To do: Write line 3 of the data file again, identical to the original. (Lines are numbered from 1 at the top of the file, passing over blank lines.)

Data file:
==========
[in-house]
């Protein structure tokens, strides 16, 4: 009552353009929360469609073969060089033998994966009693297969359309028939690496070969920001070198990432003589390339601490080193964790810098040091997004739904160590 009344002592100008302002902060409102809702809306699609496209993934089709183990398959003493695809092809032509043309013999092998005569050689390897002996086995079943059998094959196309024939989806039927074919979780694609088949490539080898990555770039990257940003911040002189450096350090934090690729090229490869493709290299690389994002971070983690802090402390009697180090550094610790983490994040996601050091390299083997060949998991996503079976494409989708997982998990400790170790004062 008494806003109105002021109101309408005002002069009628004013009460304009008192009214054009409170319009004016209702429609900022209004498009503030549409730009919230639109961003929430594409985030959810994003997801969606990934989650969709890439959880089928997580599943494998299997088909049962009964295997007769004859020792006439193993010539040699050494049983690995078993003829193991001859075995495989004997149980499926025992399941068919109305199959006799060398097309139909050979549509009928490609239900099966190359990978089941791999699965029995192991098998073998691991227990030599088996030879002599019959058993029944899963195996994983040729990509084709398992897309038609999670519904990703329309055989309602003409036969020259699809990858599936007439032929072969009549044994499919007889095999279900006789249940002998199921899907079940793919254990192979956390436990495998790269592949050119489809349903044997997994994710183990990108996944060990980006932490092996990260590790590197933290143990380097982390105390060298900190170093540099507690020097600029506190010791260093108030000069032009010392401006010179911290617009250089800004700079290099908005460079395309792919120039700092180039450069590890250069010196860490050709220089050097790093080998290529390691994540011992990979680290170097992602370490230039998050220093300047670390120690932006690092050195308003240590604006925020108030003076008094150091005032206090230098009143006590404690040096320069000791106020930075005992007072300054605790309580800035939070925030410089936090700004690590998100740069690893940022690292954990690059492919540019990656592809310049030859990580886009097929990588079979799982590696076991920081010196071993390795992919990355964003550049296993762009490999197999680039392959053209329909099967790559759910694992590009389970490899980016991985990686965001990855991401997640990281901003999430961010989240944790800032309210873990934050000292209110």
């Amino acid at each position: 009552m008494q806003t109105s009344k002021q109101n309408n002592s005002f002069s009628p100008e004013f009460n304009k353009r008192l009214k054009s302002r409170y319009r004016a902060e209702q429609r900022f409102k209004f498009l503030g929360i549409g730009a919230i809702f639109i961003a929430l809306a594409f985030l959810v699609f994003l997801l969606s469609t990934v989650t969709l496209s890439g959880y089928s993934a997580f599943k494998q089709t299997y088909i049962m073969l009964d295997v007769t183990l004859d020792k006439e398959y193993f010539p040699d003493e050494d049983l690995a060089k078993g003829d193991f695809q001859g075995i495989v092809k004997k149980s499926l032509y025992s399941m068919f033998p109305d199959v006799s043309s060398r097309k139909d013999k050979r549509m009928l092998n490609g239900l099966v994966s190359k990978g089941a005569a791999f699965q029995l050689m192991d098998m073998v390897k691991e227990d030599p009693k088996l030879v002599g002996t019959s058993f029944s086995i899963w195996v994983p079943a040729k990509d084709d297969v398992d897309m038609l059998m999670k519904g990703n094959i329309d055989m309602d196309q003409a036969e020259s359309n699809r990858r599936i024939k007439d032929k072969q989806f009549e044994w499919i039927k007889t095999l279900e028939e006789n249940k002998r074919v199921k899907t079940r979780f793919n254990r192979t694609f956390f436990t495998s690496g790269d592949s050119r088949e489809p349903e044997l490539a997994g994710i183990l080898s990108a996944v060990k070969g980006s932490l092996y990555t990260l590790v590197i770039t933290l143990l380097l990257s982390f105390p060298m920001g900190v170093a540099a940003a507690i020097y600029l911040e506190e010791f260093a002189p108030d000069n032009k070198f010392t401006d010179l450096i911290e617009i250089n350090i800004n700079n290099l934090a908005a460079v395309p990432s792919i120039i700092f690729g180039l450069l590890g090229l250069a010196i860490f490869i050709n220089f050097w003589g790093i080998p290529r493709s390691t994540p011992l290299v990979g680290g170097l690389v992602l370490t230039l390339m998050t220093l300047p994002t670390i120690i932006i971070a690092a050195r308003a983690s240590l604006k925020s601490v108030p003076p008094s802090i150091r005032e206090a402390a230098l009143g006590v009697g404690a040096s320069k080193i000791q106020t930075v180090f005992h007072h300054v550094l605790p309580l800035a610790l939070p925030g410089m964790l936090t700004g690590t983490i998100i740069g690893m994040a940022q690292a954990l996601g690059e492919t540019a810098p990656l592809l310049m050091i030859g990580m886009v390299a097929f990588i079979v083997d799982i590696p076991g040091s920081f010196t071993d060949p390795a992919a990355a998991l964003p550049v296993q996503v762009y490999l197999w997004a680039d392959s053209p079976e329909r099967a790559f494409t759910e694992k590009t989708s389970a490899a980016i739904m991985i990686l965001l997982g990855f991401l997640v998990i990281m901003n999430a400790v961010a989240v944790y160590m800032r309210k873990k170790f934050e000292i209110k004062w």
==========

């Amino acid at each position: 009552m008494q806003t109105s009344k002021q109101n309408n002592s005002f002069s009628p100008e004013f009460n304009k353009r008192l009214k054009s302002r409170y319009r004016a902060e209702q429609r900022f409102k209004f498009l503030g929360i549409g730009a919230i809702f639109i961003a929430l809306a594409f985030l959810v699609f994003l997801l969606s469609t990934v989650t969709l496209s890439g959880y089928s993934a997580f599943k494998q089709t299997y088909i049962m073969l009964d295997v007769t183990l004859d020792k006439e398959y193993f010539p040699d003493e050494d049983l690995a060089k078993g003829d193991f695809q001859g075995i495989v092809k004997k149980s499926l032509y025992s399941m068919f033998p109305d199959v006799s043309s060398r097309k139909d013999k050979r549509m009928l092998n490609g239900l099966v994966s190359k990978g089941a005569a791999f699965q029995l050689m192991d098998m073998v390897k691991e227990d030599p009693k088996l030879v002599g002996t019959s058993f029944s086995i899963w195996v994983p079943a040729k990509d084709d297969v398992d897309m038609l059998m999670k519904g990703n094959i329309d055989m309602d196309q003409a036969e020259s359309n699809r990858r599936i024939k007439d032929k072969q989806f009549e044994w499919i039927k007889t095999l279900e028939e006789n249940k002998r074919v199921k899907t079940r979780f793919n254990r192979t694609f956390f436990t495998s690496g790269d592949s050119r088949e489809p349903e044997l490539a997994g994710i183990l080898s990108a996944v060990k070969g980006s932490l092996y990555t990260l590790v590197i770039t933290l143990l380097l990257s982390f105390p060298m920001g900190v170093a540099a940003a507690i020097y600029l911040e506190e010791f260093a002189p108030d000069n032009k070198f010392t401006d010179l450096i911290e617009i250089n350090i800004n700079n290099l934090a908005a460079v395309p990432s792919i120039i700092f690729g180039l450069l590890g090229l250069a010196i860490f490869i050709n220089f050097w003589g790093i080998p290529r493709s390691t994540p011992l290299v990979g680290g170097l690389v992602l370490t230039l390339m998050t220093l300047p994002t670390i120690i932006i971070a690092a050195r308003a983690s240590l604006k925020s601490v108030p003076p008094s802090i150091r005032e206090a402390a230098l009143g006590v009697g404690a040096s320069k080193i000791q106020t930075v180090f005992h007072h300054v550094l605790p309580l800035a610790l939070p925030g410089m964790l936090t700004g690590t983490i998100i740069g690893m994040a940022q690292a954990l996601g690059e492919t540019a810098p990656l592809l310049m050091i030859g990580m886009v390299a097929f990588i079979v083997d799982i590696p076991g040091s920081f010196t071993d060949p390795a992919a990355a998991l964003p550049v296993q996503v762009y490999l197999w997004a680039d392959s053209p079976e329909r099967a790559f494409t759910e694992k590009t989708s389970a490899a980016i739904m991985i990686l965001l997982g990855f991401l997640v998990i990281m901003n999430a400790v961010a989240v944790y160590m800032r309210k873990k170790f934050e000292i209110k004062w």